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When you travel a lot, you get used to hearing the same sentence all over again from friends, family members, or even strangers. The three words that they think make a lot of sense and might make you feel good about yourself, but that never fail to frustrate me to a certain extent. “I envy you” is something that I hear way too often, and I finally wanted to address this issue that’s been bothering me for quite some time now.

It is no lie that travelling can be costly. Plane tickets, train rides, accommodation and entrance to tourist attractions do weight on your wallet and there is no denying that – it is a part of travelling and to some extent it can make it harder for people to afford that trip they have been dying to go on. However, it doesn’t necessarily have to be this way and, contrarily to the public opinion (among people who don’t travel much, at least), there are multiple ways in which you can afford to travel without having to spend your entire paycheck. You just gotta open your mind a bit and go past the conventional ways of travelling (I’ll be doing a more specific post on this soon – stay tuned to the blog!).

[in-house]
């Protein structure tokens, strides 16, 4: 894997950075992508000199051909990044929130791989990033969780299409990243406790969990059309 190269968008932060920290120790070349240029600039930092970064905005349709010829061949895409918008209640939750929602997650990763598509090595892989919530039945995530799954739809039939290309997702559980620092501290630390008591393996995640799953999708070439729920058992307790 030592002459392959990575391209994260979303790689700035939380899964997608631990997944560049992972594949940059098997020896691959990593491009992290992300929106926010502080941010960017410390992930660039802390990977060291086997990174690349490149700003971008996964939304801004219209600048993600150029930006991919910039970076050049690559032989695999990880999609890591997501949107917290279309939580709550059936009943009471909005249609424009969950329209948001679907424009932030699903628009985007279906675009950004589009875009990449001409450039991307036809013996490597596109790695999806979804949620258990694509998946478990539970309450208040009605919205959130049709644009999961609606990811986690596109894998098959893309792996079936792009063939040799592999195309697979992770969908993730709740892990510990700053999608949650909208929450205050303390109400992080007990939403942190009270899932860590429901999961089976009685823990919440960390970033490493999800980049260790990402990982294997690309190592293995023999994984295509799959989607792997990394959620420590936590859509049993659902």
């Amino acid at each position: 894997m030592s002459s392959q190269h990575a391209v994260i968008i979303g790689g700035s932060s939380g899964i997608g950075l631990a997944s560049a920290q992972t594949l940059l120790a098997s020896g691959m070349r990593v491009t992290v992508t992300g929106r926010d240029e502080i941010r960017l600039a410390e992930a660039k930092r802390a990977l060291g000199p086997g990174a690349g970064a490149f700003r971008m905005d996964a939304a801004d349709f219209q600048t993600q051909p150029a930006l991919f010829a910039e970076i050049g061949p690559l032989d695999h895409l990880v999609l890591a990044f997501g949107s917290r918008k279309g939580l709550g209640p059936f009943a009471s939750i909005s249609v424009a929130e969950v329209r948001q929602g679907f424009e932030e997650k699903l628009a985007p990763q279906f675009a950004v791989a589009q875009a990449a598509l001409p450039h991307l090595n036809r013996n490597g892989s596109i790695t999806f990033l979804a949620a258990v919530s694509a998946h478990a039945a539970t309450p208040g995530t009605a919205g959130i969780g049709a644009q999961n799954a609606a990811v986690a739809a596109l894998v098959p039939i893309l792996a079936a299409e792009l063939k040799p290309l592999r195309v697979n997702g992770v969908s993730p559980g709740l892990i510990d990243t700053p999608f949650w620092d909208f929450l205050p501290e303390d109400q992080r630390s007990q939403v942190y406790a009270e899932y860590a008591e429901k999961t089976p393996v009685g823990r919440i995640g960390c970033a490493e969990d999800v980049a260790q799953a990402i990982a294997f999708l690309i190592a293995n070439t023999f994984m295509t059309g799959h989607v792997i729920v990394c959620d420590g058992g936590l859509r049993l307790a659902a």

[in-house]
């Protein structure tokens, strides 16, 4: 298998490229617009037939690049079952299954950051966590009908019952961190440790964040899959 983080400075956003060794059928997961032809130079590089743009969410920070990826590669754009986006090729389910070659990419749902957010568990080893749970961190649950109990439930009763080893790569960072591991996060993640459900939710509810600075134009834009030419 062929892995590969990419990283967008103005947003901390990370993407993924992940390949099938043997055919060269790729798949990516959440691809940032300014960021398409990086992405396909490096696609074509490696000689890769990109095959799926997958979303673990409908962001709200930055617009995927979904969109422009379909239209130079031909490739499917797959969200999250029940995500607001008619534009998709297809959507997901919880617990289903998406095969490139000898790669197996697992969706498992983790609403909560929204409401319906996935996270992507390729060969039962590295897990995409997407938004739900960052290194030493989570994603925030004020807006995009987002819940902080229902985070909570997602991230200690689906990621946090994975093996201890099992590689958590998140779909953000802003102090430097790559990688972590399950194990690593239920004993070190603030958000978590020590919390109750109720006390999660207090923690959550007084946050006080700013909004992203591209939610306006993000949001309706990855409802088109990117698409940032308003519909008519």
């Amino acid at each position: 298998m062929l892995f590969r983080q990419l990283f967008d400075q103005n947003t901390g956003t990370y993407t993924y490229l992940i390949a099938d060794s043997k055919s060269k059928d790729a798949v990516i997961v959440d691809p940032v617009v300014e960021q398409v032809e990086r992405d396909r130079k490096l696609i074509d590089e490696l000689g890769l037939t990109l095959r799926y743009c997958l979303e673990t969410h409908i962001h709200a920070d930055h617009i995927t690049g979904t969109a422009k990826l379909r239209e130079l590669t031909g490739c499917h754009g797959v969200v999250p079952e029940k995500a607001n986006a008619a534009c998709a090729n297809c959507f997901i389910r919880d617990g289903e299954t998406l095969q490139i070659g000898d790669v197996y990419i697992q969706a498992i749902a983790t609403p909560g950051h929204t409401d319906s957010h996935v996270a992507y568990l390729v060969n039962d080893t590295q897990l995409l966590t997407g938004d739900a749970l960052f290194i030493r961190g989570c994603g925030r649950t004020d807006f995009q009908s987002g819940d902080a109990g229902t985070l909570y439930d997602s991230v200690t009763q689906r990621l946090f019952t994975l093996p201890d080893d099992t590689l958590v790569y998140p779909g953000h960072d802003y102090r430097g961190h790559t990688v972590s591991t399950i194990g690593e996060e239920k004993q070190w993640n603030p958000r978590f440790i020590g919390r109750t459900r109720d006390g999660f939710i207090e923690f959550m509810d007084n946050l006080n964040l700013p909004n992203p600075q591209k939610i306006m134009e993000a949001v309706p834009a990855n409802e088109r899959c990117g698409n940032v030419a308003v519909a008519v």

When my friends tell me that they “envy” me, that I am living the life while they have to stay home and work / study, I tell them “why?”. Why am I luckier than you guys, with a modest family behind me, in no way rich, with responsibilities just like any other person on this planet including education, working and all that boring stuff. How am I luckier?